This past week Congress passed sweeping legislation that takes a serious swipe at attacking the root causes of climate change.
The Inflation Reduction Act aims to cut carbon emissions by more than 40% by the year 2030. It’s the most significant and comprehensive action to address climate change ever taken by the United States, or any other country for that matter.
For those of us living in the Southwest and the Colorado River Basin, climate change is real and immediate. We see it play out in water yields reduced by millions of acre-feet annually. We see it in drought-impacted forests ever more susceptible to wildfires of historic extent and intensity. The new legislation takes dead aim at halting our contribution to climate change through actions we can hope are neither too little nor too late.
The United States is the world’s second largest contributor to greenhouse gases causing climate change, surpassed only by China. What our country does has a large, measurable impact on climate change, and this legislation re-establishes America’s leadership on the world stage.
Researchers at Princeton University have provided an easy-to-read breakdown of the key components of the Inflation Reduction Act, so named at the insistence of West Virginia Sen. Joe Manchin. Overall, the act hopefully slices carbon dioxide and equivalent emissions by 1 billion tons annually by 2030.
Two-thirds of the reductions come from power generation and transportation. The legislation incentivizes consumers, corporations and utilities to shift from burning fossil fuels to renewable energy sources.
The reductions in emissions from the electricity sector come from accelerating the transition to renewable energy sources by extending tax credits for solar and wind generation for 10 years. The 10-year horizon gives utility planners a decade of certainty for planning and implementing projects that will increasingly displace coal and gas-fired power plants.
The legislation incentivizes more rapid adoption of electric vehicles by extending tax credits. It targets those broadly to the middle class by limiting credits to a capped price of $55,000 for passenger vehicles, and also placing limits on qualifying income.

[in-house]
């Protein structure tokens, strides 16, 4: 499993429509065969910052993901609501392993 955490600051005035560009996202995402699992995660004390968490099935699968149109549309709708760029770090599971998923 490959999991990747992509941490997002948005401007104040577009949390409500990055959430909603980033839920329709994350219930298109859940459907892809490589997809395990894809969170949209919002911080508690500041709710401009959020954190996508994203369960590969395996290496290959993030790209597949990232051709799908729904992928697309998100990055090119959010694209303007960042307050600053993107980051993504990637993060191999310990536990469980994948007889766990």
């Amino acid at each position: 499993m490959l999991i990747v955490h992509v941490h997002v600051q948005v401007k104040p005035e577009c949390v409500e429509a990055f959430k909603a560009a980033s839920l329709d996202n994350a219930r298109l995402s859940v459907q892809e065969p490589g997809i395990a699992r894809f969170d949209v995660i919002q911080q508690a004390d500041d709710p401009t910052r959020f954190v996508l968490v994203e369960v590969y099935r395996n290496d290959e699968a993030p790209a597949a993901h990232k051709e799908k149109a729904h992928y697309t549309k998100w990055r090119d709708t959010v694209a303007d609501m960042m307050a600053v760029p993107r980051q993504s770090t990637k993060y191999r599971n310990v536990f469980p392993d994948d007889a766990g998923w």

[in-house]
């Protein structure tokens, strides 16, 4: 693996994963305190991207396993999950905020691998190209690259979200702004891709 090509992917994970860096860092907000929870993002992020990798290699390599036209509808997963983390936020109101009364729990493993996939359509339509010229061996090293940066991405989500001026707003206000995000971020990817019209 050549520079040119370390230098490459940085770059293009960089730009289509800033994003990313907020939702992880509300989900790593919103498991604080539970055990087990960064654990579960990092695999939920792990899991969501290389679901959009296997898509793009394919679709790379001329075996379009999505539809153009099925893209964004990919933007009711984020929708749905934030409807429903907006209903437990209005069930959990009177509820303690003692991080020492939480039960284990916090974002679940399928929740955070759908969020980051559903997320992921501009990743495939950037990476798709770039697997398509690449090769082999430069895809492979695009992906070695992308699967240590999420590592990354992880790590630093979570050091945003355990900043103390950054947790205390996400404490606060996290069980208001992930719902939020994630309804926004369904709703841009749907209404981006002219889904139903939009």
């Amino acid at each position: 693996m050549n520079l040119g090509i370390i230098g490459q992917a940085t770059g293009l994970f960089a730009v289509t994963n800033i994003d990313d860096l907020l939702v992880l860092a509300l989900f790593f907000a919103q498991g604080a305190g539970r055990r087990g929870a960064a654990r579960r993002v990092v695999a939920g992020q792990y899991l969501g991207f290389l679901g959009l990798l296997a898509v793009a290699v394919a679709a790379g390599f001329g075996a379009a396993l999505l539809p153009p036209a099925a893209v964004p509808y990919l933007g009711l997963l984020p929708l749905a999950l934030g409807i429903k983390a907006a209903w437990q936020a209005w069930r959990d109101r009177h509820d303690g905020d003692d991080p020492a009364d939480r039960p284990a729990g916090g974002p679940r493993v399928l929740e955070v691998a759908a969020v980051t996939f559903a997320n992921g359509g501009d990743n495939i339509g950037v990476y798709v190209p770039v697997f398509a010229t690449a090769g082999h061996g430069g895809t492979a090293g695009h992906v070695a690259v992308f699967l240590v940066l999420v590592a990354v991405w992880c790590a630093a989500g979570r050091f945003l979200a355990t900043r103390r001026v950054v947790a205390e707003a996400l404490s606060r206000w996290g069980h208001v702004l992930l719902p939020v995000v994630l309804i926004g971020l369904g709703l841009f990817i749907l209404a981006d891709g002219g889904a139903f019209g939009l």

Reducing emissions from carbon-intensive industrial processes to manufacture steel and cement is another priority target. The legislation provides attractive tax credits to apply still developing carbon-capture technology to these industries, with the intention that government subsidies will help jump-start technological improvements.
Colorado Sen. John Hickenlooper was apparently a key player behind the scenes in bringing Manchin back to the table to hash out the legislation. Manchin represents an economically-depressed state historically dependent on fossil fuel extraction, and Hickenlooper gained his support for sweeping action reducing fossil fuel consumption.
Certainly, some of the savings in the legislation are wishful thinking that rely on yet to be proven technologies. Perhaps with large subsidies provided for carbon capture, we can successfully cut emissions from steel mills and cement plants. Maybe the dream of generating hydrogen with renewable energy will pan out with taxpayer assistance. The federal government has successfully jump-started widespread adoption of other technologies with targeted tax credits and incentives.
Like with all well-intentioned government programs, it’s incumbent on watchdogs to be on the lookout for the opportunists looking to cash in. Locally, that’s a fly-by-night outfit called Enchant Energy that is selling a pipe dream of keeping the aging San Juan Generating Station coal plant in Farmington running another decade with carbon capture. After years of shopping their scheme, Enchant still has no investors or permits for their project, but has scored millions for feasibility studies.
A summary of the carbon savings from the Inflation Reduction Action is available at Princeton’s REPEAT project: https://repeatproject.org.
Mark Pearson is executive director at San Juan Citizens Alliance. Reach him at email@example.com.